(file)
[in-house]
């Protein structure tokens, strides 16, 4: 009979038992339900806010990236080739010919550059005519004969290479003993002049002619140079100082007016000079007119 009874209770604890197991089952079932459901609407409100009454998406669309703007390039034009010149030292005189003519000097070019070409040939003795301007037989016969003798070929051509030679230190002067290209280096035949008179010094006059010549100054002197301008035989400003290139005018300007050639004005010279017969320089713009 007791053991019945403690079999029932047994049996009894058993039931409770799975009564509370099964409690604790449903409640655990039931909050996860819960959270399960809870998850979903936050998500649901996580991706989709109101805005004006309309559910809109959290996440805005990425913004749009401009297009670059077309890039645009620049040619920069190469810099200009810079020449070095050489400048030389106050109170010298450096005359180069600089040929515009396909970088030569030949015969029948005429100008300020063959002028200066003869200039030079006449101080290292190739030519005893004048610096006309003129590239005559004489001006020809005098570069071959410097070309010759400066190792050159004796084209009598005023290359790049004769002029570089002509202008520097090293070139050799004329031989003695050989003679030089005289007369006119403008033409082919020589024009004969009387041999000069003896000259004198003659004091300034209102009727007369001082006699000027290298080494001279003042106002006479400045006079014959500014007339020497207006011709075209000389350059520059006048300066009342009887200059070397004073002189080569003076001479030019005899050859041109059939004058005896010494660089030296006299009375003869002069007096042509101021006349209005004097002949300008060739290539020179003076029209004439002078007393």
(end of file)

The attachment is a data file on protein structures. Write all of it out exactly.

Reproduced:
[in-house]
């Protein structure tokens, strides 16, 4: 009979038992339900806010990236080739010919550059005519004969290479003993002049002619140079100082007016000079007119 009874209770604890197991089952079932459901609407409100009454998406669309703007390039034009010149030292005189003519000097070019070409040939003795301007037989016969003798070929051509030679230190002067290209280096035949008179010094006059010549100054002197301008035989400003290139005018300007050639004005010279017969320089713009 007791053991019945403690079999029932047994049996009894058993039931409770799975009564509370099964409690604790449903409640655990039931909050996860819960959270399960809870998850979903936050998500649901996580991706989709109101805005004006309309559910809109959290996440805005990425913004749009401009297009670059077309890039645009620049040619920069190469810099200009810079020449070095050489400048030389106050109170010298450096005359180069600089040929515009396909970088030569030949015969029948005429100008300020063959002028200066003869200039030079006449101080290292190739030519005893004048610096006309003129590239005559004489001006020809005098570069071959410097070309010759400066190792050159004796084209009598005023290359790049004769002029570089002509202008520097090293070139050799004329031989003695050989003679030089005289007369006119403008033409082919020589024009004969009387041999000069003896000259004198003659004091300034209102009727007369001082006699000027290298080494001279003042106002006479400045006079014959500014007339020497207006011709075209000389350059520059006048300066009342009887200059070397004073002189080569003076001479030019005899050859041109059939004058005896010494660089030296006299009375003869002069007096042509101021006349209005004097002949300008060739290539020179003076029209004439002078007393």